Paul comes out to bash some drums out the front, they all play keys during one passage, and Ron Mael indulges in some Basil Fawlty dancing. It's brilliant.
It's baking hot in Amsterdam. I spend the afternoon record shopping with a friend, only to find that my love of searching for strange sounds is tempered by the fact that I may as well be having a bath in my clothes. A while later, inside the Melkweg maxi (as the main hall is now named) and waiting for the F.F.S. show, things are mercifully cooler. But it's packed in here, and steam slowly and steadily rises from the sweaty, sunburned crowd. It's a funny mix of folk; a scattering of older groovers and glam-vets here to see the brothers Mael, and battalions of smart-casual young professionals in their 30s; doubtless Franz's original fan base, now enjoying their first taste of comfortable living. There is a discernable number of well to do nobbers here too; business types whose aim is to thrash out that mysterious glitch in the spread sheet, whilst taking a cursory peek at the show in front of them, seeing the show as an "alternative work setting". I swear one pair of brogued-up Cnuts behind me talk through both F.F.S. and Pollyester shows without a break. WHY do these people come to gigs?
Doing our best to block out the banality of these modern day idiots, we settle down to take in Pollyester's set. Incendiary enjoyed their last record City of O a lot; and their live gig is equally fun-packed. Pollyester are a trio who specialise in laying down punchy, giddy electro pop which somehow manages to flirt with, and escape the clutches of, parody. Yet they are in essence a good time band; not looking to be serious, or original, or cutting edge, and happy to plunder the past with a light-fingered ease. One or two passages come on like Simple Minds (one track nabbing the circular riff and steady, Brian McGee beat from Capital City). Elsewhere they sound like a lot of the urban pop that's coming out of Germany and Austria. But regardless - and as I said - they are fun, and try to get the crowd in the mood. They are a funny band to look at too; with three distinct personalities to match; most notably, the serious-looking synth player who looks like Prince Albert's barber. For her part, singer Polly goes through a series of gangly moves and clumps around the stage like an overexcited kid. A long drawn out, and slightly frayed take on 2328628 (replete with false ending) leaves everyone pretty happy. In man ways they are the perfect warm up for tonight's "super group".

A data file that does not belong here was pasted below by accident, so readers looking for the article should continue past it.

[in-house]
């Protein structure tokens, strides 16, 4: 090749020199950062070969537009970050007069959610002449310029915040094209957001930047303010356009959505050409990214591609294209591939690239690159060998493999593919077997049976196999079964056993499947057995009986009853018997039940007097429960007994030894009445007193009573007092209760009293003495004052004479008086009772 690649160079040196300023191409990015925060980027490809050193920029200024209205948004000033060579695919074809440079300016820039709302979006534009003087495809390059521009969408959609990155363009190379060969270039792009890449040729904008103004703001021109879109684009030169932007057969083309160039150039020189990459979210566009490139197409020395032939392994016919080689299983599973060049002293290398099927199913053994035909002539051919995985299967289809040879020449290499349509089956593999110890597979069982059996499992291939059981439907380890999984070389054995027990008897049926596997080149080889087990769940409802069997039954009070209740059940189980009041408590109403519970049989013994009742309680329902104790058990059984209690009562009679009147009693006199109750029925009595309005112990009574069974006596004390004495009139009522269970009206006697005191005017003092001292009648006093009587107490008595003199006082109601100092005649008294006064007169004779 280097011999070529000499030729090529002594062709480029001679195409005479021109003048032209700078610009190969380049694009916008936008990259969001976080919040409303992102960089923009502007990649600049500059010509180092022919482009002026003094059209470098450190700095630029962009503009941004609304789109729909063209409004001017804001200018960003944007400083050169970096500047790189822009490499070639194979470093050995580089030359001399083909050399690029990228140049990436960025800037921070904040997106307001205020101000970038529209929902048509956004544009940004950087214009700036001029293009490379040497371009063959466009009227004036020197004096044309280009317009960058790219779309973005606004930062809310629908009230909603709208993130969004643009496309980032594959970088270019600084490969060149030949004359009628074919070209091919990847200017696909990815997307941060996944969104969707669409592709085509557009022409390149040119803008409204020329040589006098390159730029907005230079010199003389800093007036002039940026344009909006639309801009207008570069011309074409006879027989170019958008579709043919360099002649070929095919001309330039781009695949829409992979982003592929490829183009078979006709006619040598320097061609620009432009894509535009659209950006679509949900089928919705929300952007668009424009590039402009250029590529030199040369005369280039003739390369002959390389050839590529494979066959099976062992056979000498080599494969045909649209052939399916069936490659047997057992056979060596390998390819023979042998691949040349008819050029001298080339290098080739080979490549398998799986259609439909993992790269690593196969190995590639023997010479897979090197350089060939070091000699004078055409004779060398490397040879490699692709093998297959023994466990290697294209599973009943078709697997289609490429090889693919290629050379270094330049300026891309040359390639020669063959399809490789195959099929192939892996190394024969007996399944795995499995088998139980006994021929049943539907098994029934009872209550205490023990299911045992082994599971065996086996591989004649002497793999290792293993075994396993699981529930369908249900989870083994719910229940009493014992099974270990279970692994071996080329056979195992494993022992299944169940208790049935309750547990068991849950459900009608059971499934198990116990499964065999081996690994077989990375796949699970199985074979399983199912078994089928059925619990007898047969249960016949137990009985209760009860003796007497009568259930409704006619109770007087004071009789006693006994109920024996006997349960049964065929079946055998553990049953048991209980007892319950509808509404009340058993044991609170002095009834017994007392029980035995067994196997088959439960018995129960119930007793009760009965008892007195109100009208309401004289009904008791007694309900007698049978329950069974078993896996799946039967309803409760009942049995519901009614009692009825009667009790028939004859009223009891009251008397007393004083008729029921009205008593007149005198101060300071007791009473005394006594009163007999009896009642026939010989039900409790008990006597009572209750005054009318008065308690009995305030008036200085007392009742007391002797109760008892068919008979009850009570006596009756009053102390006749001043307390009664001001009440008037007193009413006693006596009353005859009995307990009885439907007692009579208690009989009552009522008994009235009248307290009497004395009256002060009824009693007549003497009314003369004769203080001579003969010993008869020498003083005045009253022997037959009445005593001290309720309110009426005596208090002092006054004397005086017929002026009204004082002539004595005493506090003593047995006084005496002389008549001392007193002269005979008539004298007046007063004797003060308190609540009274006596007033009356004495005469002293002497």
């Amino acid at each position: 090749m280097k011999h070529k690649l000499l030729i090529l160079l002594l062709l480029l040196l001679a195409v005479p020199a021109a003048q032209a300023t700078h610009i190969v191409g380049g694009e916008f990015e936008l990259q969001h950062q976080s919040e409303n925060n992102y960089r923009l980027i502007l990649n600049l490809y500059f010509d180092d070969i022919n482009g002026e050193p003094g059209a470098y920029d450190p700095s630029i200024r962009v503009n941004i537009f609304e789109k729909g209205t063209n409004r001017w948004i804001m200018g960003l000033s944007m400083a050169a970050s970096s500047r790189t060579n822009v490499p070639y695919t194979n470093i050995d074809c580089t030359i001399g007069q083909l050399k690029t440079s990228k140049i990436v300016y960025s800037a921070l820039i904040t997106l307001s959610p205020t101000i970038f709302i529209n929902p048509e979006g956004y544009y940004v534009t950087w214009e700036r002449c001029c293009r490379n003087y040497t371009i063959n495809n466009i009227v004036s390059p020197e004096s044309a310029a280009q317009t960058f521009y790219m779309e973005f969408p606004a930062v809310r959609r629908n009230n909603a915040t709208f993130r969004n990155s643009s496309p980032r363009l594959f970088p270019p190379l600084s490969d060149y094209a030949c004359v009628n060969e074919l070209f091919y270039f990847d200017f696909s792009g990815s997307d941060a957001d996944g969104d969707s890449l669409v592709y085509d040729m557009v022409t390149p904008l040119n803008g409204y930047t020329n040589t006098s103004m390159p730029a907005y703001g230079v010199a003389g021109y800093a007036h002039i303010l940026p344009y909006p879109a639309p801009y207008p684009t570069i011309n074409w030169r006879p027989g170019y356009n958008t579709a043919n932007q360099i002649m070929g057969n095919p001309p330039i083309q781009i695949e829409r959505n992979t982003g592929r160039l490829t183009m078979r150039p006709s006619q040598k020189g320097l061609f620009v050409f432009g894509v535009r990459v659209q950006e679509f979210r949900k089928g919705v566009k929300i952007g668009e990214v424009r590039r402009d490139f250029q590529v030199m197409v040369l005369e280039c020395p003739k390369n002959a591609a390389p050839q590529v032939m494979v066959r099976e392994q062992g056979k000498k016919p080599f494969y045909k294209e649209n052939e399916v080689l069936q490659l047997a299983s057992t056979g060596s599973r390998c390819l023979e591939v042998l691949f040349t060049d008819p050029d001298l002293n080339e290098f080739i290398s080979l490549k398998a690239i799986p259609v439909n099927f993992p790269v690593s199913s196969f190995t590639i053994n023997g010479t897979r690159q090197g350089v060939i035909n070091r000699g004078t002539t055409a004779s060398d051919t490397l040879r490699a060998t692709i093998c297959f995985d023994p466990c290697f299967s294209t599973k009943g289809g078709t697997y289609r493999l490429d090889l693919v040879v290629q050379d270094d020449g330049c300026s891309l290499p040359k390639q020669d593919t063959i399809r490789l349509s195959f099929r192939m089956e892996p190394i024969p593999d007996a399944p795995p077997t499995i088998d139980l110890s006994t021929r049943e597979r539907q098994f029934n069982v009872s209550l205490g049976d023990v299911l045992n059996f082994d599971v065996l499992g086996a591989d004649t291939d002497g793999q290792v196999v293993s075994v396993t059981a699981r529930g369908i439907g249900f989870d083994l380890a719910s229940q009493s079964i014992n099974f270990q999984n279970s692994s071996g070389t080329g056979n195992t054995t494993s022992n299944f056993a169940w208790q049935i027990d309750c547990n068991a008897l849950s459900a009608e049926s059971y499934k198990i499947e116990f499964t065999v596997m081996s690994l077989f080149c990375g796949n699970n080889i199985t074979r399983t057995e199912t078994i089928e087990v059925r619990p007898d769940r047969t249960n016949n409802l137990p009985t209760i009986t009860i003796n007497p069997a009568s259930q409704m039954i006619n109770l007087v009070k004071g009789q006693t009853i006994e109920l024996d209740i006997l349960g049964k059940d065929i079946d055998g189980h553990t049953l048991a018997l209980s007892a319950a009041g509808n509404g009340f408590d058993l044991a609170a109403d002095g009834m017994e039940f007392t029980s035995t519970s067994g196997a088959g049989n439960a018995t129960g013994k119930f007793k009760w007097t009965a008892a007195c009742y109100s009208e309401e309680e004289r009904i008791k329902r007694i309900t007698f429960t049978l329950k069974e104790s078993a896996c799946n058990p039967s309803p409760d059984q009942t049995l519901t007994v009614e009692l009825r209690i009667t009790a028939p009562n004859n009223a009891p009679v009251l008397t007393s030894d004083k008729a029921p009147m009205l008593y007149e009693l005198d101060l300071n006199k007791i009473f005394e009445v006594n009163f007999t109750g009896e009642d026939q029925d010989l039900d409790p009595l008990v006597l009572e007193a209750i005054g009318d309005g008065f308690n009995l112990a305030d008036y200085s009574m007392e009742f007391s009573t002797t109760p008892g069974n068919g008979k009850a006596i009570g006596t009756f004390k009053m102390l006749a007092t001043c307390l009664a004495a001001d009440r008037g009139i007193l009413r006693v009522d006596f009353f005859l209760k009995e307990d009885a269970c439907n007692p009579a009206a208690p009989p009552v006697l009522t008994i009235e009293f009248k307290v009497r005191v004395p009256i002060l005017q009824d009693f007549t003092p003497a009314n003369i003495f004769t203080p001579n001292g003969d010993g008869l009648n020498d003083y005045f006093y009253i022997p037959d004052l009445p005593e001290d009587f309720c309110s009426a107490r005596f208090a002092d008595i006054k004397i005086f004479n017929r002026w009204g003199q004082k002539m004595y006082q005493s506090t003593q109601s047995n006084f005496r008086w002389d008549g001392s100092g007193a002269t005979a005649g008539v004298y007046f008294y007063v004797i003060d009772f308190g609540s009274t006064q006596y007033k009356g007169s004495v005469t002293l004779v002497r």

Talking of F.F.S., the first thing to note is the way Franz Ferdinand come across. I've not seen them this loose and - well, daft and up for having a laugh - since they first played in Holland back in 2003. The well-groomed slickness (the showbizz moves played out with a knowing wink, the Freddy M-inspired stagecraft) has been shelved; and the savoir faire is saved for the playing. Now and again they seem to be mentally pinching themselves that they are sharing a stage with Sparks. Alex does some gangly dancing, continually looking over to co-vocalist Russell Mael - only indulging in his scissor kick routine the odd time.
What really comes over on this showing is the strength of the songs, and the brilliant way the set is paced. F.F.S.'s songs are fantastic. Piss Off is a wonderful track and has this air of weary, "grumpy old man" camp about it which is incredibly endearing. Another highlight is the other single, Johnny Delusional. On the night, this track is a magnificent piece of opera, and a perfect mix of both bands' melody driven, chart-bound sounds; with a dash of Brecht and Weill stirred in. Yes, you heard, Brecht and Weill, as in B Brecht and K Weill, of Threepenny Opera and Mahagonny fame. Them. The thought, screamingly pretentious as it is, keeps popping up in my head throughout the gig. Somehow, and without being overt about it, F.F.S. have - through tracks like Police Encounters and the brilliant Collaborations Don't Work - channelled the sarky intelligence of the Weimar duo, and picked up the baton carried by Nina Hagen; fashioning a glitzy, easily digestable, stadium-pop take on cabaret. And the pace... Nothing is bombastic, or overly loud, or rushed. The show seems to go by in a blink of an eye; there don't seem to be any discernable highs or sticking points; the bands' own songs (Franz give us Michael, Take Me Out and Do You Want To? Sparks give us This Town...) whilst undeniably great and well received, don't feel like clumsy aditions, probably because all parties contribute. In fact, there's a gang show feel to it all; drummer Paul comes out to bash some drums out the front, they all play keys during one passage, and Ron Mael indulges in some Basil Fawlty dancing. It's brilliant. The talking nobbers behind me have really missed out. Can't they see they're going to hell in a spreadsheet?
If it were down to me F.F.S. would make at least 2 more LPs, one of them using massed Bulgarian female choirs, the other showcasing a children's opera. They could do it; easily. And tour them round the world under armed guard.
Later I find myself talking too Ron Mael about cheese, and watch Nick McCarthy do some freaky dancing in the street. Good times. Why can't all gigs be like this?